December 8th, 2010


Poem for Wednesday, Holiday Episodes, Longwood Holidays

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Winter has finally arrived -- Tuesday was even colder than Monday and all I wanted to do was hibernate. Instead in the morning I folded laundry and watched Slumdog Millionaire, which I'd stalled on seeing because people had warned me that it was shocking violent in parts, particularly against women. I thought it was excellent -- superbly acted, brilliantly scripted -- but it was hard to watch, and I didn't really buy the happy ending as more than momentary. It was kind of chilly for a walk and apparently the deer agreed, but I got some air before taking Adam to tennis, at which I dropped him off before running to the mall to visit Old Navy's sale ($5 fleece blanket for the cats, $2.50 fuzzy socks for me).

I adored Sue on "When the Grinch Stole Glee" but I really didn't like much else about the episode -- why do they bother to have two token Jewish kids in glee club if they're not even going to throw in a token Chanukah song at a public school that obviously allows Christmas imagery everywhere? Oh that's right, because "diversity" on this show means having the black and Asian girls sing in the background while Rachel -- who's apparently a Jew for Jesus, or at least for Santa -- gets all the solos. But if they can do that stupid "Most Wonderful Day of the Year" song and other fluff instead of some of the really beautiful religious songs ("O Come All Ye Faithful," "Hark the Herald Angels," What Child Is This," "Silent Night" -- there's plenty of Christmas music I can appreciate musically without being Christian), they could have done "I Have a Little Dreidel" if not "Ma'oz Tzur."

Thank goodness for Warehouse 13, which did a completely delightful holiday episode (and which is coming back for a third season, yay)! Between Pete's playing at being Captain Kirk and Cookie Monster, a take on A Christmas Carol that actually has a modicum of originality, Artie's crotchety Jewish dad played by Judd Hirsch, and Claudia beginning grace at Christmas dinner with "Baruch atah Adonai...," I felt much more of the holiday spirit and much less of the commercial nonsense which tries to tell us that we don't really need packages, boxes, or bags even as we're being told to buy the soundtrack. Here are some of Longwood Gardens' indoor holiday displays, which are also light on Chanukah or Kwanzaa decorations but have plenty that reflect the pagan roots incorporated into American Christmastime:

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little review

Poem for Thursday, John Lennon, Geckos

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Lyrics above because we've spent the entire evening watching BBC America's John Lennon retrospectives. Though I was younger at the time than my younger son is now, I remember his death vividly. Not so much my reaction on the night he died, when I was sad, as I had only truly discovered the Beatles the summer before while staying with a friend in California who was a huge fan -- I don't remember a time before I'd heard a Beatles song, but I knew the pop hits, "Help" and "Eight Days a Week" and of course "Michelle," rather than the experimental songs from later, until that week in L.A. The morning after John died, when I arrived at junior high school, boys who normally wouldn't have been caught crying in public for anything were in tears in front of their lockers. I had asked for various Beatles albums for Chanukah and had received the White Album that very night (and it's a good thing too, because they sold out and disappeared from record stores for the next several weeks). I learned only after his death about John Lennon's life; before he was murdered, I knew him through his music. And although he came to epitomize the '60s and the peace movement for me in the weeks after his death, it's the music for which I am nostalgic tonight -- the songs he wrote and the songs he never had the chance to write.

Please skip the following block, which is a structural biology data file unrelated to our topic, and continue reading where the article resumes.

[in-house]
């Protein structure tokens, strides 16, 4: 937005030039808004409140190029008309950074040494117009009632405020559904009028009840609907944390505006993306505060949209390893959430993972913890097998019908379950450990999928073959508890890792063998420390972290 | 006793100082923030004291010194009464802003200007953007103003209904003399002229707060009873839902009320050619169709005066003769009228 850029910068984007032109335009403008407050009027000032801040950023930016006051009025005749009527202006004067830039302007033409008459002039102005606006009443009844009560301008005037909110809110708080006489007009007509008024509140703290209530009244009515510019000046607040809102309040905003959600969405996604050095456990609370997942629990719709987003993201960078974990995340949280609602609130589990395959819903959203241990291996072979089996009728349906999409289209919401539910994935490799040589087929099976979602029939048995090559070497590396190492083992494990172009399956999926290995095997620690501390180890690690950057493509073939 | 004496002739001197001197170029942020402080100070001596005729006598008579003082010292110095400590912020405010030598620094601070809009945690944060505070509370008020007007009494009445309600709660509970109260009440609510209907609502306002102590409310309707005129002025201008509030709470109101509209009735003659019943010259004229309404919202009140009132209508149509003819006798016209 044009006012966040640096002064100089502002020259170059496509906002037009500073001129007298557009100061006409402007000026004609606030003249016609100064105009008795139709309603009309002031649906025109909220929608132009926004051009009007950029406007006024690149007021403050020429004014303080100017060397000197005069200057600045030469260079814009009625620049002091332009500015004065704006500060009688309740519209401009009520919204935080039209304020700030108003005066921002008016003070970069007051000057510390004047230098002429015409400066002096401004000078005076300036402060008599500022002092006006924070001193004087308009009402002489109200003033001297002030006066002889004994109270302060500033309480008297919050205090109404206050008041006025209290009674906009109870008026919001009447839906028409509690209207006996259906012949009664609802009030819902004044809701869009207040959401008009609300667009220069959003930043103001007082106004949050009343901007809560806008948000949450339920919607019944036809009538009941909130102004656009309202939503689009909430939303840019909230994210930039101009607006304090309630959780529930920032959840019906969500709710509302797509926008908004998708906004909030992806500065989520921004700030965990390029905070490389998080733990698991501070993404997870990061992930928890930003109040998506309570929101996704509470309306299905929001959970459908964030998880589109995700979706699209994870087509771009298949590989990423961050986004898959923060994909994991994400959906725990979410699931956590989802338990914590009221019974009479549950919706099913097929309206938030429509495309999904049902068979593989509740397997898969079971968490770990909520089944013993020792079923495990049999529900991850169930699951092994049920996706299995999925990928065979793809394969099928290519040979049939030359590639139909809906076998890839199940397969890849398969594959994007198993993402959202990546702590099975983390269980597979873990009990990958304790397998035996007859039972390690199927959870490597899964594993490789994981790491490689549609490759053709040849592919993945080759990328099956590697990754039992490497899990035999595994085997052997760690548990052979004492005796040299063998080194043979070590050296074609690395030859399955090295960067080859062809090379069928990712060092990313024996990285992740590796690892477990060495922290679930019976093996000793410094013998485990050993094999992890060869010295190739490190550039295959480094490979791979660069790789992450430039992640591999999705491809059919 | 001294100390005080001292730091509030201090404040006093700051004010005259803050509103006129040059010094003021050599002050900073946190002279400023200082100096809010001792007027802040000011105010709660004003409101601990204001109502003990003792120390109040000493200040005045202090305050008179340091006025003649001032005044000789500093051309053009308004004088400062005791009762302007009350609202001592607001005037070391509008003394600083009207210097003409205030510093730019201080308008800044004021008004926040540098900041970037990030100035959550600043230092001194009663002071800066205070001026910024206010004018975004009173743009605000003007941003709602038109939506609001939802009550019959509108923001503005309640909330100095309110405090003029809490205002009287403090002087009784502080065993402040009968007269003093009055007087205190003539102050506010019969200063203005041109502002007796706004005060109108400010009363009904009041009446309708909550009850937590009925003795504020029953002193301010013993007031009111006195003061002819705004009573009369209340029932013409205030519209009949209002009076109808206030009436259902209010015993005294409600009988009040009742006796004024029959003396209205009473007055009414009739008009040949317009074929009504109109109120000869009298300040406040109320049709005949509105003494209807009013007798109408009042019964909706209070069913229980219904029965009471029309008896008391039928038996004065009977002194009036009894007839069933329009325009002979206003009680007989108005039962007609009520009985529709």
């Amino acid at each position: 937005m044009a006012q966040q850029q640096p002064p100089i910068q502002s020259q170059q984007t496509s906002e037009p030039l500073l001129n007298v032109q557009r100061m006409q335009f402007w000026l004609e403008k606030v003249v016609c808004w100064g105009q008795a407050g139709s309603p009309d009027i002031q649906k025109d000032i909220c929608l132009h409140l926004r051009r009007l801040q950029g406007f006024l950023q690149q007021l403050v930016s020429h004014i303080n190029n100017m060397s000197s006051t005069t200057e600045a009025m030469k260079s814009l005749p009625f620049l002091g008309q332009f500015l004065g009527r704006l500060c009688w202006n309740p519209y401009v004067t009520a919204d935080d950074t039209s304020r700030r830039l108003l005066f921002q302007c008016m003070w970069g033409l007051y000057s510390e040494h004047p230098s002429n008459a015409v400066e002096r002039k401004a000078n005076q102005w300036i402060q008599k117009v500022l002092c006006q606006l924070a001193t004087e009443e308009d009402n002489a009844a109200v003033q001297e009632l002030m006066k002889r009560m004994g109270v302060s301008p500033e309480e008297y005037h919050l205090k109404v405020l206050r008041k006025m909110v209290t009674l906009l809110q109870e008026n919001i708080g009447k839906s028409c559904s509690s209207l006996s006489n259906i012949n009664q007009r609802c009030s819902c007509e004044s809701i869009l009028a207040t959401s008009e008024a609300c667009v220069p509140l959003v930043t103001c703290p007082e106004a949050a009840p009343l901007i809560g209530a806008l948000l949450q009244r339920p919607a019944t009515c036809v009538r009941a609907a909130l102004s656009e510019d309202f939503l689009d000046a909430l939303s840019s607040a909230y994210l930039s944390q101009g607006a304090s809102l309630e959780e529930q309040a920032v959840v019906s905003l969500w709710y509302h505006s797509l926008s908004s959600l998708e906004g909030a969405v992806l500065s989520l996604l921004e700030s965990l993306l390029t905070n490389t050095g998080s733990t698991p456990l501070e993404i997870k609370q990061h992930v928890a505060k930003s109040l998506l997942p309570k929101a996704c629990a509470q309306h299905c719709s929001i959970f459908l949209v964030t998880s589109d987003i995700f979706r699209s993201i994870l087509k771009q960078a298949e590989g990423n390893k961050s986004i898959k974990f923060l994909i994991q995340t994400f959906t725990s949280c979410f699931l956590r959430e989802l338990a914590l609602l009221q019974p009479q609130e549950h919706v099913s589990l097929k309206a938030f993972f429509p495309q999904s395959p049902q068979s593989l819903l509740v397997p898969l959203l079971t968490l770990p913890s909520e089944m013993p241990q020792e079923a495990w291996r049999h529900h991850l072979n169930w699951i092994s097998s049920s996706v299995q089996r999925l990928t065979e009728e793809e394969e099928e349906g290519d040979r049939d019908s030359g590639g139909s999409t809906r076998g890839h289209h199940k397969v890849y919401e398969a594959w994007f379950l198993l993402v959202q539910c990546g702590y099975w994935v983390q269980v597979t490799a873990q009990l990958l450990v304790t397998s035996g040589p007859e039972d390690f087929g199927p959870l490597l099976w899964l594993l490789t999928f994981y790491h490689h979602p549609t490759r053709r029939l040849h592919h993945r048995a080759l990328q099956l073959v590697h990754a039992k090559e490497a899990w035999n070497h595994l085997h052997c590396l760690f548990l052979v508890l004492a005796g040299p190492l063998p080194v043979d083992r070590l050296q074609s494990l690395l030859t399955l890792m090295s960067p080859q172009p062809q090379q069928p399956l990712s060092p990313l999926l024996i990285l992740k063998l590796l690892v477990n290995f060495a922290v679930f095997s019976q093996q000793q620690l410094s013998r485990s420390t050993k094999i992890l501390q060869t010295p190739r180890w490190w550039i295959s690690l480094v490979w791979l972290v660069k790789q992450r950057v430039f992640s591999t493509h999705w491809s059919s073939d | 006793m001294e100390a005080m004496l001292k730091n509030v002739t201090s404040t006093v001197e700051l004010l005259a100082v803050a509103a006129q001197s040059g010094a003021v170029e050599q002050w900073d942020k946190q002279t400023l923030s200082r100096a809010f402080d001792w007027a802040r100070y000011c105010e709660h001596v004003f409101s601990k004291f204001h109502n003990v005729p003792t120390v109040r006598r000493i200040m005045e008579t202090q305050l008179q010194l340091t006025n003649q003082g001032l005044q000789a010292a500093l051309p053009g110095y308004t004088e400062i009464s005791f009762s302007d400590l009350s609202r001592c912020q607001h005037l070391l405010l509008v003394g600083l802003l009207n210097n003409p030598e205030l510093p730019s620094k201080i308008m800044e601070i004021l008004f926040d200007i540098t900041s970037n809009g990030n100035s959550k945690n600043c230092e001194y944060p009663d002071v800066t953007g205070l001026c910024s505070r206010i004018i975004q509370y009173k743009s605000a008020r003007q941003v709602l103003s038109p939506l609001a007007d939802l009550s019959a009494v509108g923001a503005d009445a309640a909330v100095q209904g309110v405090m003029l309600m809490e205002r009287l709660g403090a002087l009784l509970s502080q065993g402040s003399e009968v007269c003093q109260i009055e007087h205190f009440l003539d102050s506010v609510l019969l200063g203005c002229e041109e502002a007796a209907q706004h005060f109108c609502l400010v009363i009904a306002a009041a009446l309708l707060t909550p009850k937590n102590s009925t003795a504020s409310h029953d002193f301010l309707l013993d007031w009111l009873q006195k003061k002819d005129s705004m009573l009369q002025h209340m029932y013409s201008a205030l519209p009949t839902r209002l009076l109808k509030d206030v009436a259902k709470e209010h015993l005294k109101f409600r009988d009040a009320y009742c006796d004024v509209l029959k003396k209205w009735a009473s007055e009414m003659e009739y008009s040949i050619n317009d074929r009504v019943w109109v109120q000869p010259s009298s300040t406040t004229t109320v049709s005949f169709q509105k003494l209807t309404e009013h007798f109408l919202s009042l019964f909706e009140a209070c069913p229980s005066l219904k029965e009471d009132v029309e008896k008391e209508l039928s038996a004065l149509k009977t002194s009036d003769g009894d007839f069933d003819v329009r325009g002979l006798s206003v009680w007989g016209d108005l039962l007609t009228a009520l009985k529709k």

Otherwise, I had a lovely day. vertigo66 took me out to lunch for my birthday -- we shared hummus and I had Thai peanut noodles at CPK, and she brought me presents -- then we wandered around in Charming Charlie for a bit. Then I stopped at CVS to pick up my holiday photo cards and a prescription. When I got home, I discovered that the academic-discount Adobe Photoshop CS5 and After Effects for Adam had arrived in time for the end of Chanukah, so he was ecstatic and after he finished his homework he attempted to teach me layer masking (I am going to need many more lessons, probably from the YouTube tutorials from which he learned). Our neighbor Rose, the one who took care of the baby bird Adam found over the summer, came over with boxes of chocolate for us and treats for the cats for Chanukah, and apaulled made latkes and salisbury steak for dinner, plus he got me The Lost Symbol: Special Illustrated Edition (I have Angels & Demons and The Da Vinci Code illustrated editions and like seeing the art and historical sites that Dan Brown describes). Here are some more of the geckos at the National Geographic exhibit downtown:

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